Team Lakshya-IISc, a student team from the Department of Aerospace Engineering, Indian Institute of Science, Bengaluru, has won laurels in the prestigious Student Design Competition conducted annually by the American Helicopter Society International. The team was adjudged the 'Best New Entry – Graduate Category' in a competition which witnessed participation by teams from the top universities in the world.
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Department of Aerospace Engineering
It's not just the electronic gadgets, even the aeroplanes are shrinking! The new planes, which can be as small as a fly, can fly over disaster struck areas to search for survivors, and go on a reconnaissance mission in strategically sensitive regions. Such tiny aircraft are being developed by engineers at the Indian Institute of Science, Bangalore.
Say yes to practicing yoga every day! A recent study by a group of Bangalore researchers has revealed that regular yoga practitioners are at a lesser risk of developing inflammatory diseases leading to cardiovascular disorders, tumorigenesis (cancer) and Alzheimer’s disease. The study was carried out by researchers from the M S Ramaiah Medical College and the Indian Institute of Science.
Nature has inspired modern structural engineering in many ways, from Michael Phelps' shark-skin inspired swimsuit to birdlike airplanes. However, until now, engineers have mainly been restricted to the simpler natural architectural shapes that millennia of evolution have produced. Studying and mimicking natural structures allows us to profit from millennia of evolution and natural selection to create optimal designs. A research team led by Chandra Sekhar Tiwary and Professors Kamanio Chattopadhyay and Debiprosad Roy Mahapatra from the Indian Institute of Science (IISc), has shed light on fascinating details of seashell design that pushes the boundaries of nature-inspired architecture.
An Indo-US team of researchers have developed a cleaner way of producing graphene. This research may go a long way in producing graphene in industrial scale, with minimal impact on the environment.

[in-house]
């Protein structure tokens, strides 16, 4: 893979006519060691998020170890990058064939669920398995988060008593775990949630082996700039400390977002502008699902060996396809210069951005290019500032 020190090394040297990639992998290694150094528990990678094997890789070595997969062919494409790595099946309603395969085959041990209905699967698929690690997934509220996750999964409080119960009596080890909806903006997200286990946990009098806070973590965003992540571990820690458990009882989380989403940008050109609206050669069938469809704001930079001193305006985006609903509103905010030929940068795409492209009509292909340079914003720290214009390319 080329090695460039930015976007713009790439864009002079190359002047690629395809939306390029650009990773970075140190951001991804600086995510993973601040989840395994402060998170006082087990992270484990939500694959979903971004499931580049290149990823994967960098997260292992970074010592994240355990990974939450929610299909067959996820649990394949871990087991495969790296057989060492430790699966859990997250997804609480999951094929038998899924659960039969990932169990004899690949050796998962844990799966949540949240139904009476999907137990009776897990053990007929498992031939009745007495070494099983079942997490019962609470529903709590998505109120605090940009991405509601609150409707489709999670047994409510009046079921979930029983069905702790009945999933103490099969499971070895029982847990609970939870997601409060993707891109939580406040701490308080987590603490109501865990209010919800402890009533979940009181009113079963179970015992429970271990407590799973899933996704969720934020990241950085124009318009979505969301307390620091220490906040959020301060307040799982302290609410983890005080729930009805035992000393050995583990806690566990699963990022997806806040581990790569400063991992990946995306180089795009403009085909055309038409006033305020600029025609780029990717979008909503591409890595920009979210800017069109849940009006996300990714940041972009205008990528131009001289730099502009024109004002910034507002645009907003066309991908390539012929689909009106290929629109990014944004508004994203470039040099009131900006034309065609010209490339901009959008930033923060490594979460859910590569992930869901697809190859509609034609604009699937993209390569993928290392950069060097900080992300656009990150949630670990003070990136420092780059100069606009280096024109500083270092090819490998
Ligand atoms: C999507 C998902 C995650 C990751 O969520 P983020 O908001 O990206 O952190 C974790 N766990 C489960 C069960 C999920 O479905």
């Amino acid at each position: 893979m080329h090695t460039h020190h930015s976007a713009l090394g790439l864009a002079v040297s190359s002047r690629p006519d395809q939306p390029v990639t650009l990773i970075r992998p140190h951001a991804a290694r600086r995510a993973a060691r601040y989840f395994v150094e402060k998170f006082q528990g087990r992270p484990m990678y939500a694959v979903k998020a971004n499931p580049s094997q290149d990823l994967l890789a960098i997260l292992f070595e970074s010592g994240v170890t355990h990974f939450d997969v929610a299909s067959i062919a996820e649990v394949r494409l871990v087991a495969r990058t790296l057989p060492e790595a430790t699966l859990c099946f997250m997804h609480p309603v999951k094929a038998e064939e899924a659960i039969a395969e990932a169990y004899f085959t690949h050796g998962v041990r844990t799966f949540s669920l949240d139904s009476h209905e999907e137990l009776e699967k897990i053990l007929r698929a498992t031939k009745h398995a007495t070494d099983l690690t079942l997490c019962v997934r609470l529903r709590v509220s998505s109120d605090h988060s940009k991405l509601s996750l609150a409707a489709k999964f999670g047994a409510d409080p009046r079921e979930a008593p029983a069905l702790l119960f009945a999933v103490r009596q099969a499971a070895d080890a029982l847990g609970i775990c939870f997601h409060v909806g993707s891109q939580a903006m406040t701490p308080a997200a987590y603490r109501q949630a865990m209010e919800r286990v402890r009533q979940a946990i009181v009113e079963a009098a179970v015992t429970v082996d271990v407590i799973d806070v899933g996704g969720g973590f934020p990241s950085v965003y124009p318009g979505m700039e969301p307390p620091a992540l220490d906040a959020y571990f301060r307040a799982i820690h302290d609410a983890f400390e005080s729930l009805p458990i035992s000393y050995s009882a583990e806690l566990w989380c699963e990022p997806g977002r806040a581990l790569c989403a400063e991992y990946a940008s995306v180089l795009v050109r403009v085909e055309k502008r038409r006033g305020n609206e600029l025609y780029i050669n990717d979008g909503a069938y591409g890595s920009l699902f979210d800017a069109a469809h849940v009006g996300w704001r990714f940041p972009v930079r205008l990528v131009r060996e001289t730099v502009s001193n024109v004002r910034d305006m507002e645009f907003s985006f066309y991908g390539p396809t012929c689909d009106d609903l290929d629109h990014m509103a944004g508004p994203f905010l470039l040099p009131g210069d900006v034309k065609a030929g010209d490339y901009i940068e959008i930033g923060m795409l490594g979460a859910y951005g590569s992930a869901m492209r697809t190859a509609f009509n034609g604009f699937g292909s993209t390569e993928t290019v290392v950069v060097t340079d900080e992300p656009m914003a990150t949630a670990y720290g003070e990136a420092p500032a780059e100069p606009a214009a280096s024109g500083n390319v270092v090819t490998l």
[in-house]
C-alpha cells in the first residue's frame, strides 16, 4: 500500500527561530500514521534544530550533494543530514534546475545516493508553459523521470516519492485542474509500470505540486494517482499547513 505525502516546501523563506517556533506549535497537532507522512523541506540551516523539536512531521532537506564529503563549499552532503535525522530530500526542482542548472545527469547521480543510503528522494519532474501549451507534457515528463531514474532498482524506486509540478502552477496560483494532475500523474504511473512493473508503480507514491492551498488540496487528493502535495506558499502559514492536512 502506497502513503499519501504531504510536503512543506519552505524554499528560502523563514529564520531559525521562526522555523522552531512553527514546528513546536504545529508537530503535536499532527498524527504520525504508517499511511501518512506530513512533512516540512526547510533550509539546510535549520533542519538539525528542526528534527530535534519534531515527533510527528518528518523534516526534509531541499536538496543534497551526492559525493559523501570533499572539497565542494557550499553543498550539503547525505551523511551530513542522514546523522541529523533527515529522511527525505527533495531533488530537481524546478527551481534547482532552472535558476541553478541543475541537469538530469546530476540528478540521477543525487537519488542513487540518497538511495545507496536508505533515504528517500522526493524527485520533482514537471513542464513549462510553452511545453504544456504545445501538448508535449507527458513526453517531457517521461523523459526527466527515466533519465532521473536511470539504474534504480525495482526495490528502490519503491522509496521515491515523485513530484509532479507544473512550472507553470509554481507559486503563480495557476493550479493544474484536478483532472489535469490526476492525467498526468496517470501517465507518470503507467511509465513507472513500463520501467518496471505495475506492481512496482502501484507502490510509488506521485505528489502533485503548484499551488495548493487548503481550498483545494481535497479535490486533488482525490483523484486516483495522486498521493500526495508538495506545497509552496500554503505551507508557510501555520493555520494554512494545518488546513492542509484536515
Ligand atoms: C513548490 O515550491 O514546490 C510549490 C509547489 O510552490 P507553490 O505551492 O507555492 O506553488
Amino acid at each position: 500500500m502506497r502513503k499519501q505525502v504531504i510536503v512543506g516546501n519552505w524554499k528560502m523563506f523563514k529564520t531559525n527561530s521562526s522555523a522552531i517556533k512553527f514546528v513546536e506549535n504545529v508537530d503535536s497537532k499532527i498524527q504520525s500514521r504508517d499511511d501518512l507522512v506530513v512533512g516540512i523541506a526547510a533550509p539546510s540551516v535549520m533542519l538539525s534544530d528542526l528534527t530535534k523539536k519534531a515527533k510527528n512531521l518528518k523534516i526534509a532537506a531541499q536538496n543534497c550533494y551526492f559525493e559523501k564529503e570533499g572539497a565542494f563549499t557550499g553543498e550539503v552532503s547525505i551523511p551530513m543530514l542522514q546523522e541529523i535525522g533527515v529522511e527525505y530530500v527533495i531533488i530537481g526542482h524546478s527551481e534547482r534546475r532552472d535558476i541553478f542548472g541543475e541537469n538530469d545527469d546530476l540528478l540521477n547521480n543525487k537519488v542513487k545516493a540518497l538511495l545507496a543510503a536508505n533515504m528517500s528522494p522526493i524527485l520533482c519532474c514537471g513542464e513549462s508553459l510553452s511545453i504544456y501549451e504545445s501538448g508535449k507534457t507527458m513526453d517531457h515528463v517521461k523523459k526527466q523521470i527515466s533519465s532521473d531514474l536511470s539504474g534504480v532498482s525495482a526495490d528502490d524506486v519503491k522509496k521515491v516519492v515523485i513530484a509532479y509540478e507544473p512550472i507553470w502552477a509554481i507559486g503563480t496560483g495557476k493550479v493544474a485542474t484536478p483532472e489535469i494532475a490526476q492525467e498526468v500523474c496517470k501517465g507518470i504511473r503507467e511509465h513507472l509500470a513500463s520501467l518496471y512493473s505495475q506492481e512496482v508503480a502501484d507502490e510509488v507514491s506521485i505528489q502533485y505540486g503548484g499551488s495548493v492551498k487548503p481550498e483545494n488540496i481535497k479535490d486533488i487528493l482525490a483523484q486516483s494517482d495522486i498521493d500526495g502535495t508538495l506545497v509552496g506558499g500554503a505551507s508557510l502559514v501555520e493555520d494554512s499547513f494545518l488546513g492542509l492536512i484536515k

We have all seen what honeycombs look like, and the more fortunate among us have slurped honey off them too. What we don’t know is, honeybees have somehow hit upon the most efficient structure possible. Artificial structures that are built like a honeycomb allow us to achieve maximum stability at minimal cost, using minimal material. Researchers at the Aerospace Engineering Department, IISc, have come up with a novel method of designing the peculiar geometric configuration of honeycombs.
Researchers have successfully tested a drug delivery system in mice that can be controlled remotely with micro-shock waves. This innovative system carries medicine in tiny capsules, and delivers them when hit by a micro-shock wave.
In a collaborative study, scientists at the Indian Institute of Science and an ENT surgeon from M.S. Ramaiah Medical College, Bengaluru have devised a novel sensor to assess blockage of the nose.
A nanoparticle that can stimulate growth of bone forming cells and deliver the drug used for osteoporosis straight to the affected area, has been developed.
A new “nozzle”, a device used in aeroplanes, can reduce the noise levels in our airports and boost the performance of aeroplane engines. Developed at the Indian Institute of Science, these nozzles also have potential applications in next generation eco-friendly refrigerators and fuel cells.